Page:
With our Year-Round schedule drawing to a close for 2016-17, and only one short month to prep for 2017-18, we paraprofessionals are running around like mad lab rats with a plan, hustling to get everything ready for the kiddos when they come back from August break. On top of closing out my student's academic binders, I'm also taking a hard look at his workhorse materials. And you guessed it, Token Board is chief among them.

My guy loves art & color, so I really want to punch up his drab, black and white, old binder with something that'll get him excited to do his tasks and earn those tokens. Maybe I went a little nuts with Canva, but hey, I almost always do. And considering how vital token binders are in my world, I figured I would go ahead and share them with anyone who may be in a similar spot.



Here are 3 designs for Token Boards that can add a Splash of Color to your Back To School. Enjoy!







The End of the Year



This month, July 2017, marks the end of my first school year as a ParaProfessional Direct Service Provider in an ABA-based, public school alternative for elementary-middle school aged children with moderate-severe disabilities.


Put a bit more simply, this marks the end of my first year as a teacher in training.


And yes, I know there is a big difference between the Professional Teachers and myself. They are the ones with the degrees, the ones who write and keep responsibility over IEPs, BIPs, and all EIs. They are the ones who have paid their dues in time and money to go to school to study the incredibly important foundations  & core principles of our work. But we are all the ones who enact those foundations and core principles, every single day.


At our institute, the paraprofessionals help the professional teachers constantly with the goings on & upkeep of the students and their plans. This is how we manage to keep above a 1:1 Staff/Student ratio: Most of us are paraprofessionals. This is precisely why I think of myself as a Teacher in Training, because at my school, I am not simply providing direct service. I am responsible for the material management for an entire individual student, on top of keeping up on their goal progress by maintaining their charts and permanent school portfolio. I am responsible for running lessons & educational tasks with 5 different children every day, making sure that I know each one’s individual lesson plans and behavioral interventions. All of the paraprofessionals at my institution are trained on how to appropriately and safely intervene and take control in event of an emergency - and, in our world, emergencies are fairly commonplace.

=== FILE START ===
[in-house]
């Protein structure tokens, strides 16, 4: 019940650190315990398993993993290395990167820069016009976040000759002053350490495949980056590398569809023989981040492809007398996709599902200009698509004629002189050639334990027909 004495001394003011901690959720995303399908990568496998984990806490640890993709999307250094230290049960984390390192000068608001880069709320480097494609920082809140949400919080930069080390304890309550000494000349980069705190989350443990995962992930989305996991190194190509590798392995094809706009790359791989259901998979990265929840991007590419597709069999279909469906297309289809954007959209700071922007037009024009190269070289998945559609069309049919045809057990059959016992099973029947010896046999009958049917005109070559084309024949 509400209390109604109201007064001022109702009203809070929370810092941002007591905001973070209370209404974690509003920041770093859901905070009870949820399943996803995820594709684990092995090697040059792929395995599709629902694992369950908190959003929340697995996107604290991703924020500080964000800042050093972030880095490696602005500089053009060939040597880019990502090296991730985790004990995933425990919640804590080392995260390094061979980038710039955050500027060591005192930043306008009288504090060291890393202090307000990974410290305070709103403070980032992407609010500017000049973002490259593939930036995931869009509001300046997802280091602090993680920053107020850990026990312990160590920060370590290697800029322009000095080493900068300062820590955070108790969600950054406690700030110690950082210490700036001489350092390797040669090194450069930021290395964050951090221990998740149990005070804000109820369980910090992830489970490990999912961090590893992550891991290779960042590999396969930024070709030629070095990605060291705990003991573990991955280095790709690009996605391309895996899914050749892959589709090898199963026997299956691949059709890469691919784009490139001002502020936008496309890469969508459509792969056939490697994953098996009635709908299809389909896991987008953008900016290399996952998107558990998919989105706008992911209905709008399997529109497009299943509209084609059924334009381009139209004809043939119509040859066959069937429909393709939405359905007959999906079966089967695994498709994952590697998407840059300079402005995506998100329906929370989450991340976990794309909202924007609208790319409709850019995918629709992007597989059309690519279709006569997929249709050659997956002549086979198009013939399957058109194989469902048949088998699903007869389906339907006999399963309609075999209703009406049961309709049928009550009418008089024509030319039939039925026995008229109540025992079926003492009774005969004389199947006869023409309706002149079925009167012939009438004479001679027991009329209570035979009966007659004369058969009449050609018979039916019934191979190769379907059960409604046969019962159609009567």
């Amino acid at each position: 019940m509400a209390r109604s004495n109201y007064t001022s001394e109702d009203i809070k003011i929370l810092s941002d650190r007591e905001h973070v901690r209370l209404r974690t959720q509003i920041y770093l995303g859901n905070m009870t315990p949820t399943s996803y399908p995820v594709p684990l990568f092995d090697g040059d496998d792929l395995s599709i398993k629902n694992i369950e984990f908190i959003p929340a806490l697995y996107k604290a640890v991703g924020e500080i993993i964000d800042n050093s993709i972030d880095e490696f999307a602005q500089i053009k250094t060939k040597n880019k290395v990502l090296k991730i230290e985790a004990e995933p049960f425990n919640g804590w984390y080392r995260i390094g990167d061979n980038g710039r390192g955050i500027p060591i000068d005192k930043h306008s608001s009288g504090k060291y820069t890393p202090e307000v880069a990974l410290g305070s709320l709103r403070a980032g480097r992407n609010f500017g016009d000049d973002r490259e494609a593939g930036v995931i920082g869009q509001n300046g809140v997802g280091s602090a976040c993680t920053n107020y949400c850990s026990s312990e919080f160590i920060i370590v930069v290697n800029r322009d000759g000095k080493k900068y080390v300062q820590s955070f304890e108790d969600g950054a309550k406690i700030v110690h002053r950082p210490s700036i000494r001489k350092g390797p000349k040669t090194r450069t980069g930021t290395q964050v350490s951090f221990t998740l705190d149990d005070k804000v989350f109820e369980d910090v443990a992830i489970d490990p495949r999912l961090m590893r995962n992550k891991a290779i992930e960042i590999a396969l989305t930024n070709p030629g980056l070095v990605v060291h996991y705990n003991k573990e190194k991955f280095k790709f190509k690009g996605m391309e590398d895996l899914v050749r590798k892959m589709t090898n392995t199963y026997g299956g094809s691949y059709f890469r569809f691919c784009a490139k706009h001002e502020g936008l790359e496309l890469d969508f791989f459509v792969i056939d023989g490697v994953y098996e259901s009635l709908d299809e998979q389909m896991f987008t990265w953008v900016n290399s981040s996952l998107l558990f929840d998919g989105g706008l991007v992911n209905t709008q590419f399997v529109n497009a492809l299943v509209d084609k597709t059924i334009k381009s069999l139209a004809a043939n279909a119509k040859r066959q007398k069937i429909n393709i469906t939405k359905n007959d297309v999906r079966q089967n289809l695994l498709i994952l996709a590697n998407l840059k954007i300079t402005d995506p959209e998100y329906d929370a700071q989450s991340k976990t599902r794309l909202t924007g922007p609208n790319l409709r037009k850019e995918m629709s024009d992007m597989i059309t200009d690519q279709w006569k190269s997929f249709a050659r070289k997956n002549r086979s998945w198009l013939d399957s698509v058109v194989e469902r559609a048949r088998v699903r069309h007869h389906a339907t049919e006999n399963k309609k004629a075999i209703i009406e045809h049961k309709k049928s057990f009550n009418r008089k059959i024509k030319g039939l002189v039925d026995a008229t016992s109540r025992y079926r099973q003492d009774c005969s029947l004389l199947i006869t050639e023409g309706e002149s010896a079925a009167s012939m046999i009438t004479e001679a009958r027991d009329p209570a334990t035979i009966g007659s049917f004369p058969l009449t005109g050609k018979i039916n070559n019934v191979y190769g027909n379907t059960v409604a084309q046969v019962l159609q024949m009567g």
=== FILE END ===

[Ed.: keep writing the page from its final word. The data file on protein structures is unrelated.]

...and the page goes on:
[At least, what others see as emergencies. By our standards, sometimes it’s just Thursday]






I have found myself enraptured by every part of the Teacher’s Life. This past 6 months spent at my school has shown me not only what being a teacher truly entails, but that I am ready and willing to volunteer as tribute. The time spent worrying over kids meeting goals, laminating charts and making materials, applying the science at our disposal to help these children… every part of it is intensive and beautiful and completely vital. Every moment is worth it, no matter what the salary may or may not be.


At the end of this, my first school year in Education, I find myself more convinced than ever of  my dream of becoming a teacher. Any age, (almost) any subject, I am a teacher in my heart and soul. And as I commit myself further & more wholeheartedly to this dream every day, I both know & pray that this never changes.